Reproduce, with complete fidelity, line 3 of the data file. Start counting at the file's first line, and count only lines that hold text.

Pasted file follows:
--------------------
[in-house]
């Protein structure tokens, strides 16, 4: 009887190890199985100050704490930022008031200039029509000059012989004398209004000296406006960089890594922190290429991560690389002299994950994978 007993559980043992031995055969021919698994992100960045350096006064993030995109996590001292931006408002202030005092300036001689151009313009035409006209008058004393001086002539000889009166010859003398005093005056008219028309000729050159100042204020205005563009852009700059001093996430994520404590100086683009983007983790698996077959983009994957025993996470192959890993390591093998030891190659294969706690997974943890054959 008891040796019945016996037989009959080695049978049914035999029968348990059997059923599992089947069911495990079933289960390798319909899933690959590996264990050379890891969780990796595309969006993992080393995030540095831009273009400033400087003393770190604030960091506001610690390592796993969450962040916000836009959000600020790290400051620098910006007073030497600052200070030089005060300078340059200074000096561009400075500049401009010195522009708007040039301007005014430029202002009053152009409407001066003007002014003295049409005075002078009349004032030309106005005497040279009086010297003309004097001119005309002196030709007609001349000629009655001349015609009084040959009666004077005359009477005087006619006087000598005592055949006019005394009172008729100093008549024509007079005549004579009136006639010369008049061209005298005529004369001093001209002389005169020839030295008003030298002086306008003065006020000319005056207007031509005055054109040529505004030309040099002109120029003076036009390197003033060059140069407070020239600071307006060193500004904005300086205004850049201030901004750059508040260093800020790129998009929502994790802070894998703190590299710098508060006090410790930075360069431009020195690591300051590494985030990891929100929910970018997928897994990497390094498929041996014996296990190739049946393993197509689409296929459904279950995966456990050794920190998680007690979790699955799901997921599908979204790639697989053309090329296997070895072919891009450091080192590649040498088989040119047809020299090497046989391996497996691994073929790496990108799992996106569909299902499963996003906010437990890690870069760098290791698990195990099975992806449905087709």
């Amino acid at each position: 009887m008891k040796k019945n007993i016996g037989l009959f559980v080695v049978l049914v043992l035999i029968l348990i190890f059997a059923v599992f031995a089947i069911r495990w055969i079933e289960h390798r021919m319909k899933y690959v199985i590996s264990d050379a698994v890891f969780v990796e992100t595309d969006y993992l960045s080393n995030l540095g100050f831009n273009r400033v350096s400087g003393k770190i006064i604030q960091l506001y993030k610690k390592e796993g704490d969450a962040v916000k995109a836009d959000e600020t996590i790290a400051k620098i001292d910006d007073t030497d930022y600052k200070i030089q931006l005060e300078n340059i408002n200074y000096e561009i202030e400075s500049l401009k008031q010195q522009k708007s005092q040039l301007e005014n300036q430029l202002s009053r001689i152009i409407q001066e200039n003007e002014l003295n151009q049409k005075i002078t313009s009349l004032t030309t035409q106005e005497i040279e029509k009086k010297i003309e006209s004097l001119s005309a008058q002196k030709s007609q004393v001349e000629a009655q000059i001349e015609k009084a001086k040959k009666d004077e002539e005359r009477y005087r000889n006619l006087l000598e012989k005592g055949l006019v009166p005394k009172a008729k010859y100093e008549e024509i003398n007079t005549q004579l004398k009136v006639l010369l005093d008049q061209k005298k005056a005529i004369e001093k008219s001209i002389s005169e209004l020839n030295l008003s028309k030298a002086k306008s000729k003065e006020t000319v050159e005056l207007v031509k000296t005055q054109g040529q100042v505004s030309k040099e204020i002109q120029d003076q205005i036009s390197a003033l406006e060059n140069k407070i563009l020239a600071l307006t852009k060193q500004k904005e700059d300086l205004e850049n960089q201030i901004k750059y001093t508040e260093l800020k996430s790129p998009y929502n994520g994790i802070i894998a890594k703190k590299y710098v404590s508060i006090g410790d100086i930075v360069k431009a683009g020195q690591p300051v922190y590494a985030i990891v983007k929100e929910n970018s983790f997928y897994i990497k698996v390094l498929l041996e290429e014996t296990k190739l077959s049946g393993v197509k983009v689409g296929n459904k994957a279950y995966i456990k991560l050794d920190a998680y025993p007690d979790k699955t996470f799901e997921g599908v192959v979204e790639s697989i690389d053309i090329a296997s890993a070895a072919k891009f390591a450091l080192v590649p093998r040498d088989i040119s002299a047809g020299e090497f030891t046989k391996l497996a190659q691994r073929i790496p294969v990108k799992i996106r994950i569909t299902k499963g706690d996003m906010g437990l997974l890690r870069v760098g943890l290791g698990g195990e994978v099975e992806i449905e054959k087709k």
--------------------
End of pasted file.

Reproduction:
């Amino acid at each position: 009887m008891k040796k019945n007993i016996g037989l009959f559980v080695v049978l049914v043992l035999i029968l348990i190890f059997a059923v599992f031995a089947i069911r495990w055969i079933e289960h390798r021919m319909k899933y690959v199985i590996s264990d050379a698994v890891f969780v990796e992100t595309d969006y993992l960045s080393n995030l540095g100050f831009n273009r400033v350096s400087g003393k770190i006064i604030q960091l506001y993030k610690k390592e796993g704490d969450a962040v916000k995109a836009d959000e600020t996590i790290a400051k620098i001292d910006d007073t030497d930022y600052k200070i030089q931006l005060e300078n340059i408002n200074y000096e561009i202030e400075s500049l401009k008031q010195q522009k708007s005092q040039l301007e005014n300036q430029l202002s009053r001689i152009i409407q001066e200039n003007e002014l003295n151009q049409k005075i002078t313009s009349l004032t030309t035409q106005e005497i040279e029509k009086k010297i003309e006209s004097l001119s005309a008058q002196k030709s007609q004393v001349e000629a009655q000059i001349e015609k009084a001086k040959k009666d004077e002539e005359r009477y005087r000889n006619l006087l000598e012989k005592g055949l006019v009166p005394k009172a008729k010859y100093e008549e024509i003398n007079t005549q004579l004398k009136v006639l010369l005093d008049q061209k005298k005056a005529i004369e001093k008219s001209i002389s005169e209004l020839n030295l008003s028309k030298a002086k306008s000729k003065e006020t000319v050159e005056l207007v031509k000296t005055q054109g040529q100042v505004s030309k040099e204020i002109q120029d003076q205005i036009s390197a003033l406006e060059n140069k407070i563009l020239a600071l307006t852009k060193q500004k904005e700059d300086l205004e850049n960089q201030i901004k750059y001093t508040e260093l800020k996430s790129p998009y929502n994520g994790i802070i894998a890594k703190k590299y710098v404590s508060i006090g410790d100086i930075v360069k431009a683009g020195q690591p300051v922190y590494a985030i990891v983007k929100e929910n970018s983790f997928y897994i990497k698996v390094l498929l041996e290429e014996t296990k190739l077959s049946g393993v197509k983009v689409g296929n459904k994957a279950y995966i456990k991560l050794d920190a998680y025993p007690d979790k699955t996470f799901e997921g599908v192959v979204e790639s697989i690389d053309i090329a296997s890993a070895a072919k891009f390591a450091l080192v590649p093998r040498d088989i040119s002299a047809g020299e090497f030891t046989k391996l497996a190659q691994r073929i790496p294969v990108k799992i996106r994950i569909t299902k499963g706690d996003m906010g437990l997974l890690r870069v760098g943890l290791g698990g195990e994978v099975e992806i449905e054959k087709k």